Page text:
September 12, 2019
One in ten of us is left-handed, but what causes this difference? Previous studies involving twins have shown a genetic component, although the specifics were not known until now.
A team of researchers form the University of Oxford used genetic information from 400,000 people that were stored by the UK Biobank. Of this sample of people 38,000 were left-handed. The team set about finding the differences in the DNA of the right- and left-handed people and were able to find four hotspots.
These mutations were in areas of the genome that encode the instructions for building the internal scaffolding, known as the cytoskeleton, of the cells. These changes to the cytoskeleton in turn altered the structure of the white matter of the brain, and these changes were visible on brain scans.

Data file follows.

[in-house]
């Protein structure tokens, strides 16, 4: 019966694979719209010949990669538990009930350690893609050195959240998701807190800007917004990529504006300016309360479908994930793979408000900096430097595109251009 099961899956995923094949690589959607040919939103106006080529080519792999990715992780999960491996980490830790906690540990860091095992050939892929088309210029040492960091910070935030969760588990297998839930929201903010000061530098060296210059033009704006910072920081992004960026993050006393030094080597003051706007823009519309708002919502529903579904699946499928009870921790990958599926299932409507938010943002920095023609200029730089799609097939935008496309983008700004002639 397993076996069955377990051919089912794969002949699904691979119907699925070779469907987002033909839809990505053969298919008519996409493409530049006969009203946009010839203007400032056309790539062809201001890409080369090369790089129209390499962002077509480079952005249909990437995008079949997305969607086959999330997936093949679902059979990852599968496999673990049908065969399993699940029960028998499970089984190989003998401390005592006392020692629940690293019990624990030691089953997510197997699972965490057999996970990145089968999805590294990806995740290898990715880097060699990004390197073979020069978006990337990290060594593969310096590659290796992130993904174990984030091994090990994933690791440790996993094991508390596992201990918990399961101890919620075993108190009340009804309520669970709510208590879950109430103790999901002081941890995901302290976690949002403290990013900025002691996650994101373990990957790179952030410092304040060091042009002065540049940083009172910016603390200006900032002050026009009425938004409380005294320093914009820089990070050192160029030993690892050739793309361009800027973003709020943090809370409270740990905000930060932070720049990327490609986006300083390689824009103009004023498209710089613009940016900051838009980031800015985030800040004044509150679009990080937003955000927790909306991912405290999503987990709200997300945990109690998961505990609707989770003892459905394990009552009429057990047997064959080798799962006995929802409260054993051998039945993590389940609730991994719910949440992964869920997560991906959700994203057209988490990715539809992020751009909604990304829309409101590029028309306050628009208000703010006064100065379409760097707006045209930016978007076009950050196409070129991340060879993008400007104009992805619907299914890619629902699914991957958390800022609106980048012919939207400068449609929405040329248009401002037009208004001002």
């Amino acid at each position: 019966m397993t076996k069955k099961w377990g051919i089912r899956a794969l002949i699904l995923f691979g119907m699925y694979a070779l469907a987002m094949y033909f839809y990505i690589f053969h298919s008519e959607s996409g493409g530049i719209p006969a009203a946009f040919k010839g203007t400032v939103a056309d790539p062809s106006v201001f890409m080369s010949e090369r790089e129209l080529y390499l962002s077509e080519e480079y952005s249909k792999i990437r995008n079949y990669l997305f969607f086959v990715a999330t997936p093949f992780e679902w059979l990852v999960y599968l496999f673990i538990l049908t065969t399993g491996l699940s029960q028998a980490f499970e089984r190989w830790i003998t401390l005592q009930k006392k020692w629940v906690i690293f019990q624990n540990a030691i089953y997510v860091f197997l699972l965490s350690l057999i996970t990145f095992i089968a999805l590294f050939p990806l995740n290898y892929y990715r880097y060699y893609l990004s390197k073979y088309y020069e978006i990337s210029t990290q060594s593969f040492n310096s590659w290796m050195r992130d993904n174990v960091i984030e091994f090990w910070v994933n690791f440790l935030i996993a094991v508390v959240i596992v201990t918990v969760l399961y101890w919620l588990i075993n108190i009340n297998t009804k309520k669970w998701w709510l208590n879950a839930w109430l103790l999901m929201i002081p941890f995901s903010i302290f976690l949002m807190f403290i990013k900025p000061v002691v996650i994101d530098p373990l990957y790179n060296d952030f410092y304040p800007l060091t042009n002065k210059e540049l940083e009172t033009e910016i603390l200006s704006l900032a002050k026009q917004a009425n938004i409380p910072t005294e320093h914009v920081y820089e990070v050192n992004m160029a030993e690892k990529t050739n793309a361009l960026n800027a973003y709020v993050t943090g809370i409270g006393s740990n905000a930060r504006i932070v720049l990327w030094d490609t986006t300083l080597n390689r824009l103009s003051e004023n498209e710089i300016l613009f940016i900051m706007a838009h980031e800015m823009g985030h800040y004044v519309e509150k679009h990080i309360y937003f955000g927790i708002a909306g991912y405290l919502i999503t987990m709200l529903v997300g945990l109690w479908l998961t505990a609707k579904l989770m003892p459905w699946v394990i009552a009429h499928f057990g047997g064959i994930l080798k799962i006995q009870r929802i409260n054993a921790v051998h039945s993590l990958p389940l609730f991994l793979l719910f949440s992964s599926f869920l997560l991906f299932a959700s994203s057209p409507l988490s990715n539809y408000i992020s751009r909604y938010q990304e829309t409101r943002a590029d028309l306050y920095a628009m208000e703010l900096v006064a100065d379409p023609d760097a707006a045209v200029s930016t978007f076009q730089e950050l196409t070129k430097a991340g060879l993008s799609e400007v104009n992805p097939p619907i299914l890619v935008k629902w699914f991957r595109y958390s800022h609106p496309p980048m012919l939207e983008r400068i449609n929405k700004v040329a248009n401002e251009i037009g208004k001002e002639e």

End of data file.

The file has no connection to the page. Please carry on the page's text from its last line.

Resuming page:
The team revealed that the left-handed participants had brains with more connected left and right hemispheres in the brain, and more coordination in the areas of the brain associated with language. This has led the team to propose that left-handed people may have better language skills, which will require further investigation. Although, given Mark Twain, Bob Dylan, Lewis Carroll and Hans Christian Anderson were all left-handed, maybe they are onto something?
Read more: http://ow.ly/U6R450vYmsu